- any writings, anecdotes, etc., of doubtful authenticity or authorship
- fourteen books of the Septuagint that are rejected in Judaism and regarded by Protestants as not canonical: eleven of them are fully accepted in the Roman Catholic canon
- various writings falsely attributed to Biblical characters or kept out of the New Testament because not accepted as resulting from revelation
Origin of apocryphaMiddle English apocrifa ; from Ecclesiastical Late Latin apocrypha (pl. of apocryphus) ; from Classical Greek apokryphos, hidden, obscure ; from apokryptein ; from apo-, away + kryptein, to hide: see crypt
noun(used with a sing. or pl. verb)
- The biblical books included in the Septuagint and accepted in the Roman Catholic and Orthodox canon but considered noncanonical by Protestants because they are not part of the Hebrew Scriptures. See Table at Bible.
- Various early Christian writings proposed as additions to the New Testament but rejected by the major canons.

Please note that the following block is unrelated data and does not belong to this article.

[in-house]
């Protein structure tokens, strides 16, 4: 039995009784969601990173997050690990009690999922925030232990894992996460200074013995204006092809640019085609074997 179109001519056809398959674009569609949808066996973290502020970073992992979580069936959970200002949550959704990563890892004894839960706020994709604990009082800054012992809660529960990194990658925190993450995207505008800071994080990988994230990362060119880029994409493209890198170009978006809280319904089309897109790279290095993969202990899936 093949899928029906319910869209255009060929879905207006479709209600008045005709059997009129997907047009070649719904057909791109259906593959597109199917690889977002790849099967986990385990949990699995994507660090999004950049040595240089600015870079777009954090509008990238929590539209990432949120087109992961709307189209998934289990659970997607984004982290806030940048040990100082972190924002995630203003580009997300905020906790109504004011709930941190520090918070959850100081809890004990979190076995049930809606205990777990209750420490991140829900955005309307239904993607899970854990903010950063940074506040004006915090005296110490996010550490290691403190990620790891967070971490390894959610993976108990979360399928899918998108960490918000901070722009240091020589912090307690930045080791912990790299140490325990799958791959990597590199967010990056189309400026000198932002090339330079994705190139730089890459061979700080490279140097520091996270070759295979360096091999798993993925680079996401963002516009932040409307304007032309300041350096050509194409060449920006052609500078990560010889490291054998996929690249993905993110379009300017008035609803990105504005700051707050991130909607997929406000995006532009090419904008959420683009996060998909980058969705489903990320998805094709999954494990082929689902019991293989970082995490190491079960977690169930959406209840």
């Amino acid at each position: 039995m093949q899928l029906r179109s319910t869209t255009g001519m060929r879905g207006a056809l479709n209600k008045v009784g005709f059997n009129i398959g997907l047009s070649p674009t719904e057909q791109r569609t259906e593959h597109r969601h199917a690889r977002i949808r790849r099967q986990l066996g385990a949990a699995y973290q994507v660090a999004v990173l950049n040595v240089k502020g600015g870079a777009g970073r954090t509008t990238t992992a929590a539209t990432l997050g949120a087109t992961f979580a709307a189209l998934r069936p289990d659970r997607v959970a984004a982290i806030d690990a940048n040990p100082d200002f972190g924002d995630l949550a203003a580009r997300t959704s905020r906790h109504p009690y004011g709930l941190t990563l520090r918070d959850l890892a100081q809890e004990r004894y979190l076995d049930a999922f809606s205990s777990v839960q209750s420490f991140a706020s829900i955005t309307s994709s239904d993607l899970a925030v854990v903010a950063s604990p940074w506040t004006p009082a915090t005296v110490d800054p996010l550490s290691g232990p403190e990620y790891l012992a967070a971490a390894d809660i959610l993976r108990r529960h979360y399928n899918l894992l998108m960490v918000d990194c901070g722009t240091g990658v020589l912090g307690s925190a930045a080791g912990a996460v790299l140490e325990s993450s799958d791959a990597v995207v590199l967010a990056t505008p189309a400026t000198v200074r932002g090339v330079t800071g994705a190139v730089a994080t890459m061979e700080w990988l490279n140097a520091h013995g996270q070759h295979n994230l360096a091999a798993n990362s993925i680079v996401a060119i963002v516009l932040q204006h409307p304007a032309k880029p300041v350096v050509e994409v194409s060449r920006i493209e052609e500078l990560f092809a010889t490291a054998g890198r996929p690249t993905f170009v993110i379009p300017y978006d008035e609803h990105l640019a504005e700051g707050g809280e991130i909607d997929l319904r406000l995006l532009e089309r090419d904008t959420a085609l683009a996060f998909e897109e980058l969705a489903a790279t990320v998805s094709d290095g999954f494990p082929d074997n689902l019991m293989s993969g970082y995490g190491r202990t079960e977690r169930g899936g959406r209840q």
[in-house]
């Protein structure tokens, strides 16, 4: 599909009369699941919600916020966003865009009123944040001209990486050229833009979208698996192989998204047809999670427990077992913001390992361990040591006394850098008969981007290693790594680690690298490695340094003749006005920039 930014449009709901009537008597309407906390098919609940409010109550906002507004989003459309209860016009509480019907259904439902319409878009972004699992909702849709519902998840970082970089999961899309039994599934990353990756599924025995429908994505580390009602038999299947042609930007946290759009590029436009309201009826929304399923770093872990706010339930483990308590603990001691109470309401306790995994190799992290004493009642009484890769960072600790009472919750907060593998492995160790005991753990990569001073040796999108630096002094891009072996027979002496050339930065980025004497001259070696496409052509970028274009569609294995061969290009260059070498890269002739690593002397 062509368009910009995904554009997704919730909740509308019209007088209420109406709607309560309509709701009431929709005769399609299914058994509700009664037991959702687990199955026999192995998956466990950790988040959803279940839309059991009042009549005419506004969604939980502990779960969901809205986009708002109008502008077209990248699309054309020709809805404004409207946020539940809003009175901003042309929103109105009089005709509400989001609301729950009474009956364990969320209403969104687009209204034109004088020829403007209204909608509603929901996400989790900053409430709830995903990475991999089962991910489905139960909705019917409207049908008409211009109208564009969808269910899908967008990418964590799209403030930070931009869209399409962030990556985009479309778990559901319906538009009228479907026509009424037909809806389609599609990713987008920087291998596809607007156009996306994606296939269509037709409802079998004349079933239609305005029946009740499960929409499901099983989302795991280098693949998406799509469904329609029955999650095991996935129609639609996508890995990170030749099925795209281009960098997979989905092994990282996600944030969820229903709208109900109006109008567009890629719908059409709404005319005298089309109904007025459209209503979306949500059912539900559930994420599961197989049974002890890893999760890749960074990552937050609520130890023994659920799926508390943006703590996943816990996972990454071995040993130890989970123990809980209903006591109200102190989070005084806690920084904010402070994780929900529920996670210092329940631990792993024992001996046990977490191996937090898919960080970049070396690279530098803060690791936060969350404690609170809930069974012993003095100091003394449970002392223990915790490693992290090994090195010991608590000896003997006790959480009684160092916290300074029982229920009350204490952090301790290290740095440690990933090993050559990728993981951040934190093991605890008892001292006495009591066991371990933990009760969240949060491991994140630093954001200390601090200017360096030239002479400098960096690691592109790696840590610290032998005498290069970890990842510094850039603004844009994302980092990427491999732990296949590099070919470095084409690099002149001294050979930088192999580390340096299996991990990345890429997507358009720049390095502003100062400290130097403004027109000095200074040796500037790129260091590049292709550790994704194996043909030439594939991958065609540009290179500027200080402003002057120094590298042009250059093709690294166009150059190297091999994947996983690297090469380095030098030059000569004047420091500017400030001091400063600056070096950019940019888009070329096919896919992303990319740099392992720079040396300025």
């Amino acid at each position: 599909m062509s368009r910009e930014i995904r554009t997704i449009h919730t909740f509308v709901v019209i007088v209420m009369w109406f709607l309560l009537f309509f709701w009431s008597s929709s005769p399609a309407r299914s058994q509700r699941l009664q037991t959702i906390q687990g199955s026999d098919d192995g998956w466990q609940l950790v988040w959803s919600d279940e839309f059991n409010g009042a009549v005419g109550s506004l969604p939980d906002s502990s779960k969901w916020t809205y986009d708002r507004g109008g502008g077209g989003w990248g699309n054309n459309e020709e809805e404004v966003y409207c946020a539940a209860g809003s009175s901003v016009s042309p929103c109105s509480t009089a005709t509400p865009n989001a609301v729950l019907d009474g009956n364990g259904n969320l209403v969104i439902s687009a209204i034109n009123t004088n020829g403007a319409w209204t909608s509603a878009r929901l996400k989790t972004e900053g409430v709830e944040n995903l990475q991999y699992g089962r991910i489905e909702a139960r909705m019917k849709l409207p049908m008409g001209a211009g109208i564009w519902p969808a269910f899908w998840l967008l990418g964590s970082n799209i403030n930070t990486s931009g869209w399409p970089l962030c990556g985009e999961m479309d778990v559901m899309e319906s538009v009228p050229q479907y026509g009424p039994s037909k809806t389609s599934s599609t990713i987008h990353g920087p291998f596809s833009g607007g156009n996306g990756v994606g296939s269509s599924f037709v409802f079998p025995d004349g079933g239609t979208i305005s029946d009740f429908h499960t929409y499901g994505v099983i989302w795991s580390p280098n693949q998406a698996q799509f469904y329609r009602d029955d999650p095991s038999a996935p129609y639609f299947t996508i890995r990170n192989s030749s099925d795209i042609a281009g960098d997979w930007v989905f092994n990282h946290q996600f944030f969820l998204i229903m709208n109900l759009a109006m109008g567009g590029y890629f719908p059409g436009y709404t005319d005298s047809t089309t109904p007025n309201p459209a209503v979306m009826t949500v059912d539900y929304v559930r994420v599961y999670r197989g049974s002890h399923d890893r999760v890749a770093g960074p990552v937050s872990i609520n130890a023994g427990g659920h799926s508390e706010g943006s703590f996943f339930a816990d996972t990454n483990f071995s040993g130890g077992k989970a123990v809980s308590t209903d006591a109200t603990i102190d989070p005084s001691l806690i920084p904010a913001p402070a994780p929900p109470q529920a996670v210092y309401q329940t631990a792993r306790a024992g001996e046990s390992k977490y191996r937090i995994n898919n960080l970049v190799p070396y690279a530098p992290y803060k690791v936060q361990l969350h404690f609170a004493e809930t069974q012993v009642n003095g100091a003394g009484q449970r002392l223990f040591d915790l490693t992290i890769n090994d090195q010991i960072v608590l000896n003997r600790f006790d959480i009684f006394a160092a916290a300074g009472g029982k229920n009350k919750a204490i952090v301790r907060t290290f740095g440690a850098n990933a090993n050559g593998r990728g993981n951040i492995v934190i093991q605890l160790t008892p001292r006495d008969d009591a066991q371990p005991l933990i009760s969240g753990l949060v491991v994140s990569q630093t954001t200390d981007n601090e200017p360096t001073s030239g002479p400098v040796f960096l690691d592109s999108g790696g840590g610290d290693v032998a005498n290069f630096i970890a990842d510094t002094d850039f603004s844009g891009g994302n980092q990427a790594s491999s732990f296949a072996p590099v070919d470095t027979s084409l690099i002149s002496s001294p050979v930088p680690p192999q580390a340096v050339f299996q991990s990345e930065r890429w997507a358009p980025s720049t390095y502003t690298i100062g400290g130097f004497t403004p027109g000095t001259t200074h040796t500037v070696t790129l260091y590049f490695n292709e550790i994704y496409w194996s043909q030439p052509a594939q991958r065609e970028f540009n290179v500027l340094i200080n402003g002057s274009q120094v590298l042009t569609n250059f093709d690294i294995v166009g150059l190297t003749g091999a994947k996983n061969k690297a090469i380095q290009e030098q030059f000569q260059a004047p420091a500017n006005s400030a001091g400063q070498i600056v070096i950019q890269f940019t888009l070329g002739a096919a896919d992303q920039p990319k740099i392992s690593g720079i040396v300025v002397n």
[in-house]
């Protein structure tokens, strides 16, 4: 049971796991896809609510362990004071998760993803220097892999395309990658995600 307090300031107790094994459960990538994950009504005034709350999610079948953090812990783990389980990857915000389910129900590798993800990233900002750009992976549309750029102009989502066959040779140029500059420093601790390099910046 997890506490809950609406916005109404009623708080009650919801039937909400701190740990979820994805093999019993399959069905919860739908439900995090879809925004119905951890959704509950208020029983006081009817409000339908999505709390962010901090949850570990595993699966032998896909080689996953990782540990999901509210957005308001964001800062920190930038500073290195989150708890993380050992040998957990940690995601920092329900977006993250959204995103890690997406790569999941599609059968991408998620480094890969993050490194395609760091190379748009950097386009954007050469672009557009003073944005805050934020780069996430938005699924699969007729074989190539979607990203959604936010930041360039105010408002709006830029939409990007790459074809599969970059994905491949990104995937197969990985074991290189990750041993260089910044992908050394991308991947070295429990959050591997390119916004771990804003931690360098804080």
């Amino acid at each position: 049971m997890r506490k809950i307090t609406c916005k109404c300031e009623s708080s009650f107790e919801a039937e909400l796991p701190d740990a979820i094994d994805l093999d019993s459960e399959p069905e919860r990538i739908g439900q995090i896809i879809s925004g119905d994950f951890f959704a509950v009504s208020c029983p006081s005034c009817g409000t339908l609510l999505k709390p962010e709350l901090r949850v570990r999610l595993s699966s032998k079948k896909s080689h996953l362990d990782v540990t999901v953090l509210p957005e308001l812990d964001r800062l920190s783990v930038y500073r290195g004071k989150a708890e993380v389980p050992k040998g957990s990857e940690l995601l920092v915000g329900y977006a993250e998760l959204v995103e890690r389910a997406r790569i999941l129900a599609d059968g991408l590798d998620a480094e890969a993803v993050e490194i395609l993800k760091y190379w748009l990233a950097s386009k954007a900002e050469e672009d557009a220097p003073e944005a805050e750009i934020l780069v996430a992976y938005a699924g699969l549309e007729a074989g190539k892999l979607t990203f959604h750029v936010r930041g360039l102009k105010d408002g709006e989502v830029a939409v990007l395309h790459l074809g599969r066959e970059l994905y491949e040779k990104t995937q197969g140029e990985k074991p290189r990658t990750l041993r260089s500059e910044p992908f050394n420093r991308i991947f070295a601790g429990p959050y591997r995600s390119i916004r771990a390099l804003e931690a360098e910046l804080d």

- apocrypha Writings or statements of questionable authorship or authenticity.
Origin of ApocryphaMiddle English apocripha, not authentic, from Late Latin Apocrypha, the Apocrypha, from Greek Apokrupha, neuter pl. of apokruphos, secret, hidden, from apokruptein, to hide away : apo-, apo- + kruptein, kruph-, to hide.
- (plural only) Certain writings which are received by some Christians as an authentic part of the Holy Scriptures, but are rejected by others.
- Note: Fourteen such writings, or books, formed part of the Septuagint, but not of the Hebrew canon recognized by the Jews of Palestine. The Council of Trent included all but three of these in the canon of inspired books having equal authority. The German and English Reformers grouped them in their Bibles under the title Apocrypha, as not having dogmatic authority, but being profitable for instruction. The Apocrypha is now commonly omitted from the King James Bible and most other English versions of Scripture. Note: the word is normally capitalised in this usage.